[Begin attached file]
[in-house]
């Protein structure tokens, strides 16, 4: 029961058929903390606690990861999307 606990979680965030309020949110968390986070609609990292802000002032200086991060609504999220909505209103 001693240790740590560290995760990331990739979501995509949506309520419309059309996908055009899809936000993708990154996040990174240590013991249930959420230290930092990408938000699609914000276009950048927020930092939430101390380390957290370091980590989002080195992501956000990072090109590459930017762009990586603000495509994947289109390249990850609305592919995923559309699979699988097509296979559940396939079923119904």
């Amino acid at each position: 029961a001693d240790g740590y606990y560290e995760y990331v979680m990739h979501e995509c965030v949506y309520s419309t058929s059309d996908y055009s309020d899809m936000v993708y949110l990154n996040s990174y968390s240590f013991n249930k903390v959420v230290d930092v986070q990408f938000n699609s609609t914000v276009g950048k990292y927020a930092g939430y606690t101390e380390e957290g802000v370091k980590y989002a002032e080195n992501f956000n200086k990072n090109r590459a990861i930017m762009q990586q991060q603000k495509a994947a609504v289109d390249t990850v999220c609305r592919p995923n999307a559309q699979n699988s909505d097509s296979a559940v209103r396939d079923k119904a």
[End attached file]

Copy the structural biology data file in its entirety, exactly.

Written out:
[in-house]
């Protein structure tokens, strides 16, 4: 029961058929903390606690990861999307 606990979680965030309020949110968390986070609609990292802000002032200086991060609504999220909505209103 001693240790740590560290995760990331990739979501995509949506309520419309059309996908055009899809936000993708990154996040990174240590013991249930959420230290930092990408938000699609914000276009950048927020930092939430101390380390957290370091980590989002080195992501956000990072090109590459930017762009990586603000495509994947289109390249990850609305592919995923559309699979699988097509296979559940396939079923119904």
């Amino acid at each position: 029961a001693d240790g740590y606990y560290e995760y990331v979680m990739h979501e995509c965030v949506y309520s419309t058929s059309d996908y055009s309020d899809m936000v993708y949110l990154n996040s990174y968390s240590f013991n249930k903390v959420v230290d930092v986070q990408f938000n699609s609609t914000v276009g950048k990292y927020a930092g939430y606690t101390e380390e957290g802000v370091k980590y989002a002032e080195n992501f956000n200086k990072n090109r590459a990861i930017m762009q990586q991060q603000k495509a994947a609504v289109d390249t990850v999220c609305r592919p995923n999307a559309q699979n699988s909505d097509s296979a559940v209103r396939d079923k119904a």